And so it comes to an end – again.
Some might argue that, having taken the dense “Lord of the Rings” trilogy and condensed it into three monumental films, Peter Jackson should have had no trouble turning “The Hobbit” into an equally enjoyable and involving one-off.
The slimmest of J.R.R. Tolkien’s volumes, “The Hobbit” has been extended to a trilogy of its own. While these films have felt like overkill at times, the Oscar-winning Jackson brings it home with a bang with this final film in what has to stand, collectively, as the greatest achievement in extended fantasy storytelling in movie history.
Jackson has done something that will likely never be done again: It’s not just that he got these movies made the way he wanted – but that the way he did it was of such consistently high quality.
Obviously, at this point, if you haven’t seen the first two installments of “The Hobbit,” you’re not going to be able to make much sense of what’s happening here. As he’s done all along, Jackson simply drops you headlong into the action at the point he left it in the last movie. Even if you’ve seen the films, it may take you a few minutes to remember where you were.
The dragon Smaug (voiced by Benedict Cumberbatch) has been angered into attacking Lake Town, where the woodsman Bard (Luke Evans) is the only one who can kill him with the last Black Arrow.
Meanwhile, the Dwarves, led by Thorin Oakenshield (Richard Armitage) — well, really, is there any point in rehashing the plot? If you’ve seen the first two movies or if you’ve read the book, you know the story and what this final chapter needs to enfold. And if you haven’t, well, you probably don’t care. Suffice to say that there’s a battle for the gold in the mountain that the Dwarves have reclaimed, as well as lessons to be learned about the corrupting nature of wealth and power.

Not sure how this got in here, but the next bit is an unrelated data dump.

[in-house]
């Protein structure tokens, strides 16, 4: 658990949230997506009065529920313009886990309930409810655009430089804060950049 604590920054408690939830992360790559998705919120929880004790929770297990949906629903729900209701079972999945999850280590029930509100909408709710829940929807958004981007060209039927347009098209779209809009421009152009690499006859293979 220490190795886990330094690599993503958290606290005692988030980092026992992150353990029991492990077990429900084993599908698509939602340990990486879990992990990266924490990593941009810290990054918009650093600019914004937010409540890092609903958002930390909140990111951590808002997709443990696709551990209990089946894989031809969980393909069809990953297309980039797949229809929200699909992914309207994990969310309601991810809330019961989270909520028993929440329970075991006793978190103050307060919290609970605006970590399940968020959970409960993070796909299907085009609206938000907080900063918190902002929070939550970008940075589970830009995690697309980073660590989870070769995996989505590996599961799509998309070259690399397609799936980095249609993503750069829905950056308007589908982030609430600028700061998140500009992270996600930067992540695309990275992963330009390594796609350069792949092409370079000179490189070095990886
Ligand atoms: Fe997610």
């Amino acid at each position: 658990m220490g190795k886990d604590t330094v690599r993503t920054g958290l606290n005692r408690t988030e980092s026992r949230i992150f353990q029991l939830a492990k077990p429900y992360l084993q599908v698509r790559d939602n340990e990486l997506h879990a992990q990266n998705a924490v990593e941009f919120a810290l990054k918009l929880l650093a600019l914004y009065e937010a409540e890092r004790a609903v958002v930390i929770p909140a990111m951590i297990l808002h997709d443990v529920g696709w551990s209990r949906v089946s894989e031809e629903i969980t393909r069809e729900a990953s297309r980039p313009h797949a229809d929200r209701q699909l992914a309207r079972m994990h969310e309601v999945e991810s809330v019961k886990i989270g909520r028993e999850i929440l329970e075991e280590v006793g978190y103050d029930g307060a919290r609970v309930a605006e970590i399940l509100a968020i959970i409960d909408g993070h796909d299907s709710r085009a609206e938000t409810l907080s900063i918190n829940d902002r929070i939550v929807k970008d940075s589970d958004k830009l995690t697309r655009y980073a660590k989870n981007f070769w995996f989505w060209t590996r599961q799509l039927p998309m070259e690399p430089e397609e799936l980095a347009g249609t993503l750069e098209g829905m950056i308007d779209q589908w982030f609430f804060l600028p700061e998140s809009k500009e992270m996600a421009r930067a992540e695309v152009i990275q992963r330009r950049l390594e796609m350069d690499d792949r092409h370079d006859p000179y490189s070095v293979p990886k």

Jackson and his cowriters (Fran Walsh, Philippa Boyens and Guillermo del Toro) have interpolated all sorts of backstory – about a romance between the elf Tauriel (Evangeline Lilly) and the dwarf Fili (Dean O’Gorman) (with a smattering of jealousy by Orlando Bloom’s Legolas), about a battle between Gandalf IIan McKellen) and the forces of good (including Christopher Lee’s Saruman, Cate Blanchett’s Galadriel and Hugo Weaving’s Elrond) against the return of Sauron. The latter, of course, will metastasize into the “The Lord of the Rings” trilogy and Bilbo Baggins’ nephew Frodo’s journey to destroy the magic Ring of Power to defeat Sauron.
Jackson’s ability to mount huge action and keep it both exciting and comprehensible seems unmatched by anyone currently working, with the possible exception of James Cameron. As the title suggests, there are five armies that wind up in the middle of the fray at the film’s finale, and Jackson makes it easy for you to figure out who all of them are.
Jackson juggles several face-offs in the final third (the film is just shy of two-and-a-half hours), giving each conflict and character its due. His heroes practically glow, they are so lovingly shot; his monsters – particularly the Orcs – look like a Frank Frazetta acid trip, and a scary trip at that. They ooze viciousness, among other things.
Has this “Hobbit” trilogy been one trip to the well too many for Jackson? I think not. This finale is exciting and emotional; it flies by because it is a roiling series of climaxes, each carrying a new level of tension and thrill.
“The Hobbit: The Battle of the Five Armies” is a gripping conclusion to what may be the second-greatest extended flight of fancy in movie history.